Decision to shut down Midfield Park ‘driven by concern over image;’ Calgary facing civil lawsuit
New court documents were filed by residents of Midfield Mobile Home Park in a civil action against the City of Calgary.
The documents filed on Friday claim the city “deliberately destroyed the equity of the residents’ homes and violated their Charter rights.”
Residents were notified three years ago that they had to vacate the city owned park by the end of September 2017.
Now, there are only a few remaining residents left, including 82-year-old Rudy Prediger, who has lived there for 47 years.
“If this was over in Mount Royal or any other place, even in Renfrew, you wouldn’t get away with what they are doing here,” Prediger said.
The lawyer representing Midfield residents, Mathew Farrell with the Guardian Law Group, says they (residents) were targeted because the city deliberately neglected the infrastructure in the trailer park and then said it had to be shut down because it was neglected.
“That differential treatment is really hurting them or denying them a benefit that everybody else enjoys and that’s unconstitutional,” Farrell said.
The legal argument is that the City of Calgary’s move to close the mobile home park violates the Canadian Charter of Rights and Freedoms.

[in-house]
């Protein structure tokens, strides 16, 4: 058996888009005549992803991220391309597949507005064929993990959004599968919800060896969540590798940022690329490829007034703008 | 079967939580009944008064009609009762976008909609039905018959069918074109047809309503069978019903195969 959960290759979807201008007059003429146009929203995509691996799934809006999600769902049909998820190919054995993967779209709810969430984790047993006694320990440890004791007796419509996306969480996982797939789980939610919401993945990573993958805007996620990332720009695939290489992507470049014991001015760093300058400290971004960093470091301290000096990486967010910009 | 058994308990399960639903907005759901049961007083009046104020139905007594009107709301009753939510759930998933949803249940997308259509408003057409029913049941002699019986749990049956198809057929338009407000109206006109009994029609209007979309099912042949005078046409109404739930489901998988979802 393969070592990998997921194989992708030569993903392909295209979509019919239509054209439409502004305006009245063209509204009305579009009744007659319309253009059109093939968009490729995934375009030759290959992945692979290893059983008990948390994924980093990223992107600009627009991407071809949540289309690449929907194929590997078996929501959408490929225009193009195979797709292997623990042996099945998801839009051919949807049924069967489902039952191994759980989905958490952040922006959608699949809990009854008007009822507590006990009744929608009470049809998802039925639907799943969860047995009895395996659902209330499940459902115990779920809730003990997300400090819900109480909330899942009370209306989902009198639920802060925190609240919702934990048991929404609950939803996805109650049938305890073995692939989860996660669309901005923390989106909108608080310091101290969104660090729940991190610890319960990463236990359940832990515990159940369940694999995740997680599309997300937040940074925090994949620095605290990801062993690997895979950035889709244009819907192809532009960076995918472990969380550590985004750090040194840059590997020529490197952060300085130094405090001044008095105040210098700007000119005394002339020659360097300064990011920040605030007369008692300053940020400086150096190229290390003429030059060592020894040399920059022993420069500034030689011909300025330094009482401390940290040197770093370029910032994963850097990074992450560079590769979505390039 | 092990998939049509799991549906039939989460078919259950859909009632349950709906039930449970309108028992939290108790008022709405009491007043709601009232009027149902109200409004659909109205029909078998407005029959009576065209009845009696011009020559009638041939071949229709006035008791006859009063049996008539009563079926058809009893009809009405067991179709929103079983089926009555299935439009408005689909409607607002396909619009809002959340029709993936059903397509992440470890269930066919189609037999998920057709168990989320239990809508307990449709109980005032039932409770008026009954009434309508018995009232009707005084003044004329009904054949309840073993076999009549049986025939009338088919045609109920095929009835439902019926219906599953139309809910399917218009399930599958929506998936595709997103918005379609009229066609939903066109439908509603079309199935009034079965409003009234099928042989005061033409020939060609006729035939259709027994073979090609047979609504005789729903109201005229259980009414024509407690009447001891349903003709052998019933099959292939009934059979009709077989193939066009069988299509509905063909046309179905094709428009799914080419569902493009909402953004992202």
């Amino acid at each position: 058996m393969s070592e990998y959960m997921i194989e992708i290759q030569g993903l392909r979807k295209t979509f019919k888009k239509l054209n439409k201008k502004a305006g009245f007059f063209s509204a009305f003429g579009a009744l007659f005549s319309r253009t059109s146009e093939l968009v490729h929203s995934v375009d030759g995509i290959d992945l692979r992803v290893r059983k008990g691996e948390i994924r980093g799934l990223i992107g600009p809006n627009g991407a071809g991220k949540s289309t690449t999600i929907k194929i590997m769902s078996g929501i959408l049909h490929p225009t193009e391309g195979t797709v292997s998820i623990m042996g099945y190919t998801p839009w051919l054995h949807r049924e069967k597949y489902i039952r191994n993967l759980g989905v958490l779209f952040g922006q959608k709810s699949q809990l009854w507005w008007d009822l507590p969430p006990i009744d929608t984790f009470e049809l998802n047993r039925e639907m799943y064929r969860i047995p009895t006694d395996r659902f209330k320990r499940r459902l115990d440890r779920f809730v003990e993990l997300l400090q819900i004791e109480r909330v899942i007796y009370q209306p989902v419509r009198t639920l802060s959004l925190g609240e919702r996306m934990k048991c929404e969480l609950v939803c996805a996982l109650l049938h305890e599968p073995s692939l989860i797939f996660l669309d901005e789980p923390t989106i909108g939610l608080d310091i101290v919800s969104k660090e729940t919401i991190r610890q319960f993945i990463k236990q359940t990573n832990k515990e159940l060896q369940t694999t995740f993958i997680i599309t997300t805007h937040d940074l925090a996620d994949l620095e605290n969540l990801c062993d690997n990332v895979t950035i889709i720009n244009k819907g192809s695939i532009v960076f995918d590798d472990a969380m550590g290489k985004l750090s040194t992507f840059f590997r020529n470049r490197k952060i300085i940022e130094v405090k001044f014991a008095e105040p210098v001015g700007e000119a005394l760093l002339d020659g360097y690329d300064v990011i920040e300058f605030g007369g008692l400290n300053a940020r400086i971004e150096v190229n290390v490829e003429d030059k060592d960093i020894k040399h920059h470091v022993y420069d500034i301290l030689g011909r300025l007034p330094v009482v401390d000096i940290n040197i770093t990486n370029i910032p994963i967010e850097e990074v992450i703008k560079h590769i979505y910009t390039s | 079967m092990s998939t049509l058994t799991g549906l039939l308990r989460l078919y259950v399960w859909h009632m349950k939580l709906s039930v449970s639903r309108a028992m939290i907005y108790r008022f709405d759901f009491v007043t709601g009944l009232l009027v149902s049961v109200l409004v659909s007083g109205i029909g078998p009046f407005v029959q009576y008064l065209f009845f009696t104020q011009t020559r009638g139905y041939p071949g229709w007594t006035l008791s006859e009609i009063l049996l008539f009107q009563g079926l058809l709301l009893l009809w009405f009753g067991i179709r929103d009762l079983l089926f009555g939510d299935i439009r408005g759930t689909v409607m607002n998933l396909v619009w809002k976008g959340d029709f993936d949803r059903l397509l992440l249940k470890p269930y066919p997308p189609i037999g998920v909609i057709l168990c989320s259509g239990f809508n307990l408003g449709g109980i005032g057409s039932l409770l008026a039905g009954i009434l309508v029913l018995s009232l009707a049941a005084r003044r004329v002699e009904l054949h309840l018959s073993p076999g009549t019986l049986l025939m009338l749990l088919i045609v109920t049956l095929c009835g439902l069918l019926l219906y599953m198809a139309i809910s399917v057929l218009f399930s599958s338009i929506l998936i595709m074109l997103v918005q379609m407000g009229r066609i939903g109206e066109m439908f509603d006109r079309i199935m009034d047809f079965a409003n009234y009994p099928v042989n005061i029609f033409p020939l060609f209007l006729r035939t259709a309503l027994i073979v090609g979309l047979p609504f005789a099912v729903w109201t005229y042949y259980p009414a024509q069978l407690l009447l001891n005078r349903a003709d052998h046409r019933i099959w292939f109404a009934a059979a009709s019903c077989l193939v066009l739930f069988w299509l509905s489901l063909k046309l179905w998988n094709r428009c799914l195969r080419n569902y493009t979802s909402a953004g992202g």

“We have a group of people who have been denied access to the proper repair of their basic infrastructure services, something that no other community in the city is subjected to, which results in them losing their homes and then not even being paid fair value for their homes when they are destroyed,” Farrell said. “And you were doing it on the basis that these are people who live in mobile homes.”
The original plan was to relocate Midfield residents to a city owned parcel of land on the east end of the city but that idea was scrapped in 2014. In the end, residents were offered $10,000 plus moving expenses. Farrell says it comes down to the city’s planning vision not including mobile home parks.
“The evidence that we have suggests that the real reason they (the city) didn’t want to do this is because eliminating this mobile home park means one less mobile home park,” Farrell said.
The suit is seeking compensation for both a breach of Charter rights as well as a breach of the Mobile Home Site Tenancies Act. The plantiffs said they are also hoping their notices to move out will be declared invalid.
“The notices could be declared invalid and the city would be sent back to square one where they were on September 15, 2016,” Farrell said.
As for Prediger, he doesn’t care about the compensation. He just wants to stay in his home.
“Leave us alone. Period. I don’t want their damn money. The minute the city starts handing you money you’re giving something up because you’re saying they are right,” Prediger said.
None of the civil lawsuit’s claims have been proven in court.
The case will go before a judge on Nov. 22.
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